Season (Adult / Immature):
National Status: Common
Local Status: Abundant and widespread resident.
Local Record: Grade 1 See here for explanation
Flight time: One generation, Jun-Sep.
Foodplant: Herbaceous plants.
|Year first recorded||1905||2007||1970||1905|
|Year last recorded||2011||2007||2011||2011|
|Number of records||4903||1||449||10706|
|Number of individuals||11772||3||1576||26702|
For the region, we have a total of 10706 records from 542 sites. Earliest record on file is in 1905.
For further information refer UK Moths.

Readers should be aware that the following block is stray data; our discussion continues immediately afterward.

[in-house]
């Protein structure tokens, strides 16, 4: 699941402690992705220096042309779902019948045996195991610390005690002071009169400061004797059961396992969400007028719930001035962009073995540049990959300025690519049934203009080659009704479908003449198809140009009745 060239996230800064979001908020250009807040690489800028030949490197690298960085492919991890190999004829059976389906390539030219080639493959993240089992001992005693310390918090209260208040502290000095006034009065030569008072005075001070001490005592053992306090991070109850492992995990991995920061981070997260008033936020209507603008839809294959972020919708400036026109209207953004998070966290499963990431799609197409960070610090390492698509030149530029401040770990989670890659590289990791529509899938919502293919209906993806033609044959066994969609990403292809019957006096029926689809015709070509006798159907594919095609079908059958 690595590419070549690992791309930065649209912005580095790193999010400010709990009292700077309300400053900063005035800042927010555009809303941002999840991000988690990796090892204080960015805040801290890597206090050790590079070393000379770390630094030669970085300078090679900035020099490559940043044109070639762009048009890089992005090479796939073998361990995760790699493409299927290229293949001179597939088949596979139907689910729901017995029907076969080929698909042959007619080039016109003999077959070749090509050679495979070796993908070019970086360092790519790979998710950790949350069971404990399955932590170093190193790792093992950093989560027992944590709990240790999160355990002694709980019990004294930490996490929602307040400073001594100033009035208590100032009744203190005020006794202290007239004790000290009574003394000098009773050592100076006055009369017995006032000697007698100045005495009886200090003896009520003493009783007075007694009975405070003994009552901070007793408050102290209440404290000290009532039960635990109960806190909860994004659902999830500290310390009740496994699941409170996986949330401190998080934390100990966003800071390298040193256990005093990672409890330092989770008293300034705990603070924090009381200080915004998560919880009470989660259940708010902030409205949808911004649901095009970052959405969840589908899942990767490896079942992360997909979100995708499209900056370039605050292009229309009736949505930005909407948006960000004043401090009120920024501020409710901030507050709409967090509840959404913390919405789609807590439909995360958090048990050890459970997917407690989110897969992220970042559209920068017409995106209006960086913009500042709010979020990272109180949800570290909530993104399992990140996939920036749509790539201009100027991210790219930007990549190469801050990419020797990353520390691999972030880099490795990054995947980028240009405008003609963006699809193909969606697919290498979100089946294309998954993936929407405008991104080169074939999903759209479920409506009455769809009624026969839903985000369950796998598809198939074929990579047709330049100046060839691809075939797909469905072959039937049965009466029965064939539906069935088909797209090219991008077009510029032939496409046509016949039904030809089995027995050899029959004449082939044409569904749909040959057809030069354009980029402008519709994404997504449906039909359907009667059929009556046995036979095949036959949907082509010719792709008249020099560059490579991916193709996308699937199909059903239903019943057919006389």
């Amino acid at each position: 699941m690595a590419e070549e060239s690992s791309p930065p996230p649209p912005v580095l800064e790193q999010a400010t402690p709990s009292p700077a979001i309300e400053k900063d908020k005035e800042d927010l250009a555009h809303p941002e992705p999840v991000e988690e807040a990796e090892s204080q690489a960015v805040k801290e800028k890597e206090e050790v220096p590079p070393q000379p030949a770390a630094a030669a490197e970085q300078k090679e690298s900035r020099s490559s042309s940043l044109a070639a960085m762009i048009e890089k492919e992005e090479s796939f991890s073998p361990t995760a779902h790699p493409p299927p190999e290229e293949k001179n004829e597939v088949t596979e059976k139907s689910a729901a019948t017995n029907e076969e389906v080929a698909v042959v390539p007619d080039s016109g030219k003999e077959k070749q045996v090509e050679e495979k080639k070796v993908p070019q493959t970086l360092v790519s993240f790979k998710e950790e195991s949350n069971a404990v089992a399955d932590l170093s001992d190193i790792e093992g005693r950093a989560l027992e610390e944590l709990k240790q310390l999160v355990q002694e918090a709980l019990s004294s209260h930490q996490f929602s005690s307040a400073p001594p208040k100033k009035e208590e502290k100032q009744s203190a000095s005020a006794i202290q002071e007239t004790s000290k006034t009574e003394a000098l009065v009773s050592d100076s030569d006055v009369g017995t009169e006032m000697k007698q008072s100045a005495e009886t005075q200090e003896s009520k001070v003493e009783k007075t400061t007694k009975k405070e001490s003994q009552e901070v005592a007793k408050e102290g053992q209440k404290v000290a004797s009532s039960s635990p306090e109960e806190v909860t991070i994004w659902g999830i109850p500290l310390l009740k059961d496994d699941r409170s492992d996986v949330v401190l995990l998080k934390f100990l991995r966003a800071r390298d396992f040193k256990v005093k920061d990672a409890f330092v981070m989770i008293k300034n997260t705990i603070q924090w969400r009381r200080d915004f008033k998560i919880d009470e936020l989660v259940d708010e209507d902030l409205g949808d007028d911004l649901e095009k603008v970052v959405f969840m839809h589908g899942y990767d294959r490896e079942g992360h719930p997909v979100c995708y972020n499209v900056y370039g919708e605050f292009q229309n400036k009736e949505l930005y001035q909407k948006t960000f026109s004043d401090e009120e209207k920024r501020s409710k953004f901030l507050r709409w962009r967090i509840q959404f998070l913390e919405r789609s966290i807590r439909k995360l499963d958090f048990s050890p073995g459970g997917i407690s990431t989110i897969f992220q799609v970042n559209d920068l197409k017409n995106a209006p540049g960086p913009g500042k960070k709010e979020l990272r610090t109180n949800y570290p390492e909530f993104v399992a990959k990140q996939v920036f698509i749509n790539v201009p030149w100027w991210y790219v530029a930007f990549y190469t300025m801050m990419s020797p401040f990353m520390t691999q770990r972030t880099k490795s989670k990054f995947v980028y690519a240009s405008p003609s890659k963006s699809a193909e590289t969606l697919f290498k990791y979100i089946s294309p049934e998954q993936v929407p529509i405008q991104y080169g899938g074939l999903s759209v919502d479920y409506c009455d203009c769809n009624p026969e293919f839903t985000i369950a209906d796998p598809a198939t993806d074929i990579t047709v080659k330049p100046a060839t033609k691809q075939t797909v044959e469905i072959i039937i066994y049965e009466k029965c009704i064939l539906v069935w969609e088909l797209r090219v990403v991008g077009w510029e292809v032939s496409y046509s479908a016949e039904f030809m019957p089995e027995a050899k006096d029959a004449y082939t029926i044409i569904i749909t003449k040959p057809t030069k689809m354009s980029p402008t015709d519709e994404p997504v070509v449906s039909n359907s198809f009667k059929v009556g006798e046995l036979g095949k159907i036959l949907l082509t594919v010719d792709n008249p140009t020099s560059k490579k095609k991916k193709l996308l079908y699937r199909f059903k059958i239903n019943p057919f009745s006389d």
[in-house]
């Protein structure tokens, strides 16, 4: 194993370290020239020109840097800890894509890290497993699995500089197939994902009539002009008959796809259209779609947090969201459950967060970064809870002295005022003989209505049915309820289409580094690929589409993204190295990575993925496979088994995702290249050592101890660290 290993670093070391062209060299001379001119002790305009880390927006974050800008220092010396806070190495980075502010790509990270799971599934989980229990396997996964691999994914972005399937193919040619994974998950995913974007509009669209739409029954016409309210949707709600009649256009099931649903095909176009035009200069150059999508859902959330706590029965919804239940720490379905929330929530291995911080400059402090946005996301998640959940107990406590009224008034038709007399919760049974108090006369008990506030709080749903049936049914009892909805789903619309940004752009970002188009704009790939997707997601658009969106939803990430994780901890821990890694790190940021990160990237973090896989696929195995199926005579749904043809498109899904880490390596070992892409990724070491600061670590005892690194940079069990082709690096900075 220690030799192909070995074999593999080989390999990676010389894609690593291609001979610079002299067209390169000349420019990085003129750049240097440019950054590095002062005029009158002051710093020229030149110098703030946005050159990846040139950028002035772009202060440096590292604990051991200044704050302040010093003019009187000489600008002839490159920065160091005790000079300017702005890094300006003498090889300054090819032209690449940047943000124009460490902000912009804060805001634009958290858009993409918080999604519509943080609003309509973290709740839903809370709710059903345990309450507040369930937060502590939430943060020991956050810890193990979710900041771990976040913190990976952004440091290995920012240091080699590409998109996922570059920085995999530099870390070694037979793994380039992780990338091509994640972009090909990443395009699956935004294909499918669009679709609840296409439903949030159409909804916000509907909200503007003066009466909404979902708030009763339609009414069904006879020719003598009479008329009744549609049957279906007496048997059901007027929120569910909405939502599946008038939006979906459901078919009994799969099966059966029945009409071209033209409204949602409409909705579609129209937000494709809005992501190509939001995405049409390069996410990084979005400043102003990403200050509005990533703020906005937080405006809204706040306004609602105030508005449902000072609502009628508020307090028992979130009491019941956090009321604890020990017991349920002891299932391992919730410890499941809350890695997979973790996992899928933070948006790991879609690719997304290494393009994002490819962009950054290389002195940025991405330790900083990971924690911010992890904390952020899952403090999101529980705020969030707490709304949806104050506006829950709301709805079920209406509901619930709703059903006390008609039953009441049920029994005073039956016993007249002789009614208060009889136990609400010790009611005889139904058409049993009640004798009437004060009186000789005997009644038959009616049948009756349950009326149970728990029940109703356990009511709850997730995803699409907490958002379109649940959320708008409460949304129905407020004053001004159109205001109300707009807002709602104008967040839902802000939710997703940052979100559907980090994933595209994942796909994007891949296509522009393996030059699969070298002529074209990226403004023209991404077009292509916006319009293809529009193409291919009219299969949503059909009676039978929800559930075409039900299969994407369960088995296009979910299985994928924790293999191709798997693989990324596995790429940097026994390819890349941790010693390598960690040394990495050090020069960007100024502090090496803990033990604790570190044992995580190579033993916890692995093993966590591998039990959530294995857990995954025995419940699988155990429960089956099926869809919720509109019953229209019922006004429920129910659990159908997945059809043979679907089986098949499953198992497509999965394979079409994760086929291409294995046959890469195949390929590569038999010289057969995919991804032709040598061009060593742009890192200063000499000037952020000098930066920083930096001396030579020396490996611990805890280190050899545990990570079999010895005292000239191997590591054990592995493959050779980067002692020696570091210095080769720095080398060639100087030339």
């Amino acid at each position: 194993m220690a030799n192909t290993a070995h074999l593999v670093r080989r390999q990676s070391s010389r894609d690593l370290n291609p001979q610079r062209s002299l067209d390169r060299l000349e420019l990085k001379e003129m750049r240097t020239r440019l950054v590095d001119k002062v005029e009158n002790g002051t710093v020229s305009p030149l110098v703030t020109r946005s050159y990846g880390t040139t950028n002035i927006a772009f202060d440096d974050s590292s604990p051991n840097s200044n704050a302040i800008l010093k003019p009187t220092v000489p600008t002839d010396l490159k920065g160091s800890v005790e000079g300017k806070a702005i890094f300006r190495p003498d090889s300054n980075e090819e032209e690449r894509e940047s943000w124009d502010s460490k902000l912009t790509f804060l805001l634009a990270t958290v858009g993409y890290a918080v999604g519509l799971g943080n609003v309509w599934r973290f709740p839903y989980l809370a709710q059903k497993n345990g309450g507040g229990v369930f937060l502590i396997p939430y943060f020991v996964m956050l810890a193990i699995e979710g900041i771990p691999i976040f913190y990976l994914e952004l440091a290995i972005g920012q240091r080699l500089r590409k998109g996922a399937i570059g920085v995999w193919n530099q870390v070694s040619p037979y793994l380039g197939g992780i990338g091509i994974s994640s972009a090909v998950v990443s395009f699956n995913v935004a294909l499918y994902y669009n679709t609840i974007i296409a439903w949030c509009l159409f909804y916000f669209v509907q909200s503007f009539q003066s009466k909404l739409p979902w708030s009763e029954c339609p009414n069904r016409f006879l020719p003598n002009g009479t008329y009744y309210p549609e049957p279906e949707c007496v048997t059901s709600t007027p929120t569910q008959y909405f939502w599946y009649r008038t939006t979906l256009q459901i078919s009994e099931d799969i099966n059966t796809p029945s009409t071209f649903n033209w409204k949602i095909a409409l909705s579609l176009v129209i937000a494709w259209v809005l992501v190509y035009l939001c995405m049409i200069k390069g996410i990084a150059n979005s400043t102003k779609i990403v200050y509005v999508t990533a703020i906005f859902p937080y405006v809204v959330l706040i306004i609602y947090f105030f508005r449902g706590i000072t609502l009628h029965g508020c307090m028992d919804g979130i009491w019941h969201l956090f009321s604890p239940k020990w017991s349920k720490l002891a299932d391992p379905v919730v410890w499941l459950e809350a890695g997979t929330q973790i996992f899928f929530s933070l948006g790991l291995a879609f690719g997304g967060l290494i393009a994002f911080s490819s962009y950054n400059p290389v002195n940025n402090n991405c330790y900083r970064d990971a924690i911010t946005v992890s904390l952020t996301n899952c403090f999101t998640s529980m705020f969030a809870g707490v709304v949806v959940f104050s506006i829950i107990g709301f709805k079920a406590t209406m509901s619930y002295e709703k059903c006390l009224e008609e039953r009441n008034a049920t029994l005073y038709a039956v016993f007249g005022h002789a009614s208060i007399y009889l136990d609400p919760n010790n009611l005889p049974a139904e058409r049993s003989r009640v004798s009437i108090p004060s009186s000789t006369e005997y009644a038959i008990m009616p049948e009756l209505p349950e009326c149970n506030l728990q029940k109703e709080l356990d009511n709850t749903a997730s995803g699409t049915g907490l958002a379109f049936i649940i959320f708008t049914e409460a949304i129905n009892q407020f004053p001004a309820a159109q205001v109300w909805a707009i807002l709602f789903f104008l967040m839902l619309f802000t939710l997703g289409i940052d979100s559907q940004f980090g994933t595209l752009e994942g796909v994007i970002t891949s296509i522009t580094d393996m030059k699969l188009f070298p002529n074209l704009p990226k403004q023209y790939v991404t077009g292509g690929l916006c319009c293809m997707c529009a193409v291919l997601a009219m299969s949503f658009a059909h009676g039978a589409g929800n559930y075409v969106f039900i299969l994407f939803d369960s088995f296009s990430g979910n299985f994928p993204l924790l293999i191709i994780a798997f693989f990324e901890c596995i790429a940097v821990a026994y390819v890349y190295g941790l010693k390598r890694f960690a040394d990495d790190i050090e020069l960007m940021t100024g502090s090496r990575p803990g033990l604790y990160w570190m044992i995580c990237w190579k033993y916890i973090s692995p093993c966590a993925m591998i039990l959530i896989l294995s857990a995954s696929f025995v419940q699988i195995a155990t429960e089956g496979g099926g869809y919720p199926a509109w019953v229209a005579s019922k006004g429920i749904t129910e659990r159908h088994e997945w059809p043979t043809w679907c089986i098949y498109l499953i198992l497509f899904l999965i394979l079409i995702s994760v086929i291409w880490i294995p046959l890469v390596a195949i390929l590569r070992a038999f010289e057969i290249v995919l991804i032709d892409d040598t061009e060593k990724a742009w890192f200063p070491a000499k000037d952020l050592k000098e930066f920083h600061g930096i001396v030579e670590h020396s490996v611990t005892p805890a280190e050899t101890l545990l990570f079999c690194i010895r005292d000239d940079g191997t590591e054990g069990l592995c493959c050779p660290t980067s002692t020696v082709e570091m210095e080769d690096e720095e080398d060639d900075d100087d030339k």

Davey, P., 2009: Found throughout Britain in most habitats, the larva feeding nocturnally on most plant species. In Dorset, the moth is ubiquitous and frequent, increasing to common in open areas and amongst scrub. The flight period between July and September holds true, although singletons have been trapped as early as mid-May and as late as early November. Aestivation may account for the dip in numbers in the middle of August, see phenology chart. The following light trap records are of single night catches in excess of fifty moths, all noted from coastal localities. Unusually high numbers of Large Yellow Underwing2107 were noted on the same dates: West Bexington, 53 on 6 August 1994 (R Eden), St Albans Head, 150 on 7 August 1992 (P Davey), Durlston, 100 on 29 July 1992, 65 on 26 July 2006 (P Davey).